Last edit by not.done.yet on Mar 8
  6. by   tigkaskit
    Even if you can find a job like that, I wouldn't recommend it. Even just starting a new unit as an experienced nurse is difficult in a part-time status.

    I was a nurse for almost 4 years when I changed specialties. I was required to do 3 months of full-time orientation, but after that I was 24hrs/wk. The people who started along side me, but worked full-time after orientation, caught on to things much easier, quicker, and were much more comfortable than I was. It took a LONG time before I felt competent and comfortable in the new position.

    Maybe that's just me, but it would cause me a lot of anxiety to be a new grad in a less than full time position.
  7. by   Nurse Beth
    Quote from Mamameema
    Hello everyone!

    I will be graduating with my BSN at the end of the year, Dec. 2018. I am also currently pregnant and will be having my second child in October of this year. I have an almost two year old already, this second baby was unplanned but I am still grateful for the blessing.

    Is it possible/have you heard of new grads getting per diem or part time positions?

    I live in the Central Valley of California, a really underserved area where they are definitely in need of nurses. But I also have no experience in this field to know what is common or uncommon.

    I just want a better work/life balance than I have now. I miss my babies, and I want to be home more. I just don't know if I'll have to suck it up for the first year and do my hours, or if this really is possible. Any advice would be greatly appreciated.
    Career wise, you should start applying for a residency position by your last semester.
    If you wait too long, you will not be eligible for a reputable program.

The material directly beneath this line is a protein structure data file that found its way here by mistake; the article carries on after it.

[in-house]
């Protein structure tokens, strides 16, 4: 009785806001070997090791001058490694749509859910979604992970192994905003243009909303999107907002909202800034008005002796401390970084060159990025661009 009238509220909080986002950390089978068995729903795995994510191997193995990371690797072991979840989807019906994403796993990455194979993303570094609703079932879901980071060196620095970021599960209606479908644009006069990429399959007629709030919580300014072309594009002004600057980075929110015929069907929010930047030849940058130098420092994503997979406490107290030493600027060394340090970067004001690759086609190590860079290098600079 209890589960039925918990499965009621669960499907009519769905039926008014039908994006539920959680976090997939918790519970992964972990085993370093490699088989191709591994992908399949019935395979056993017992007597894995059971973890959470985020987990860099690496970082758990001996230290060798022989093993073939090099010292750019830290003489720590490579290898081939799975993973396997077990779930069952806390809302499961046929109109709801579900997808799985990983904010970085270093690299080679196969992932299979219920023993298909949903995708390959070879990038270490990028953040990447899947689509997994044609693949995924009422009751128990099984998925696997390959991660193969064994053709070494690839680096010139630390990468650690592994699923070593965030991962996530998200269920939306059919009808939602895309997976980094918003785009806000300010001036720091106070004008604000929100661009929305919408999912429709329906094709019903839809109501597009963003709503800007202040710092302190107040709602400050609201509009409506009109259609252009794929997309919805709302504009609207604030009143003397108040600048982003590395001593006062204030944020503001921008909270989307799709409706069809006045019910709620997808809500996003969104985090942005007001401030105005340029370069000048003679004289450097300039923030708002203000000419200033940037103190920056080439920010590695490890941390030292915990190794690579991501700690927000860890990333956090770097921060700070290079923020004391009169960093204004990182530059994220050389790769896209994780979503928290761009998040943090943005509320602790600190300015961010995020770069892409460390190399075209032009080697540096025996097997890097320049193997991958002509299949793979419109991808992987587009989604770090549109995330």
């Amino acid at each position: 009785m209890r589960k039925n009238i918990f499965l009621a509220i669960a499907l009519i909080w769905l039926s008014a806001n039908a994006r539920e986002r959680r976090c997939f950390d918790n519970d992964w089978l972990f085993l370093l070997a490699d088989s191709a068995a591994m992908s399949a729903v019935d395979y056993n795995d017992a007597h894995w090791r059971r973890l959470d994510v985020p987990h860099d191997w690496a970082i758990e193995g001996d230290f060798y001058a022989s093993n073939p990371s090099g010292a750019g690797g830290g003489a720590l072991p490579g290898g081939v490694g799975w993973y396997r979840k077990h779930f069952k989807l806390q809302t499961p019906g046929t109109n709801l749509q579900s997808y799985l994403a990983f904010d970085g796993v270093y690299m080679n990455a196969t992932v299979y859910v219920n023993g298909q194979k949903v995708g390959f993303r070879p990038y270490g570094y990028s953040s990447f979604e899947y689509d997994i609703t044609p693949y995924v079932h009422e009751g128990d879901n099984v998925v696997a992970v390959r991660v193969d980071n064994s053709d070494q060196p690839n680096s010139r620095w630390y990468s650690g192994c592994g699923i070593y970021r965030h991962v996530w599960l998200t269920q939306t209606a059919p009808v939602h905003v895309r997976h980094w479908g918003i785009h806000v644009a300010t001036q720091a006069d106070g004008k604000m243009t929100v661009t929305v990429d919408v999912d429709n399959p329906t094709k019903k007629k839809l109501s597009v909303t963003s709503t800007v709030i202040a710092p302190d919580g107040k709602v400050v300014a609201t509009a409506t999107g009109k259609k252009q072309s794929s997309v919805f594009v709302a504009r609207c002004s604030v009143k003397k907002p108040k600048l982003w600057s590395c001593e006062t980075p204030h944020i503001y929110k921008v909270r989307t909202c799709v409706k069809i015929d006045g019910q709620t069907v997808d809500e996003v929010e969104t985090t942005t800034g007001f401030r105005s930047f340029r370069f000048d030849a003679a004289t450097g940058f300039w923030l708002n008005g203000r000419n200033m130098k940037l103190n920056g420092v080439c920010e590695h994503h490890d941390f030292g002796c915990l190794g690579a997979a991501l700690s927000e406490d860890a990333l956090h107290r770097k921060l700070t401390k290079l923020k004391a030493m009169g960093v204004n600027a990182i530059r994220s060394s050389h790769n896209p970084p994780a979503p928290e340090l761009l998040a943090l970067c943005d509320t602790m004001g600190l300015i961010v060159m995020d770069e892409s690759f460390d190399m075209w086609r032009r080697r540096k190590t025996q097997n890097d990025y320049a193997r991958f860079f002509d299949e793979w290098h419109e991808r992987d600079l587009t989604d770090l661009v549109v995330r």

New grads should not work per diem or part-time for at least 1-2 yrs.

    Work life balance is a challenge as a new grad with an infant, but many nurses do succeedin your situation. Best wishes.
  8. by   Meriwhen
    I went into psych, whereas most new grads (and a lot of experienced nurses for that matter) run screaming in the opposite direction because they want ED, ICU, L&D, anything but. My first nursing job was per-diem because that was what was available, and I sold myself well enough to get hired.

    However, I also worked 40 hours a week every week that first year until a full-time position opened up. I knew there was no way I would have developed as a new grad by pulling only 1 or 2 shifts a week, so I made myself available for whatever shifts I could: days, evenings, weekends, any unit. And yes, it did involve a lot of creative childcare...I had a toddler but thanks to the military, I didn't always have my better half at home to watch him. But I needed the experience, and the only way I was going to get that experience was to be at work as much as I could.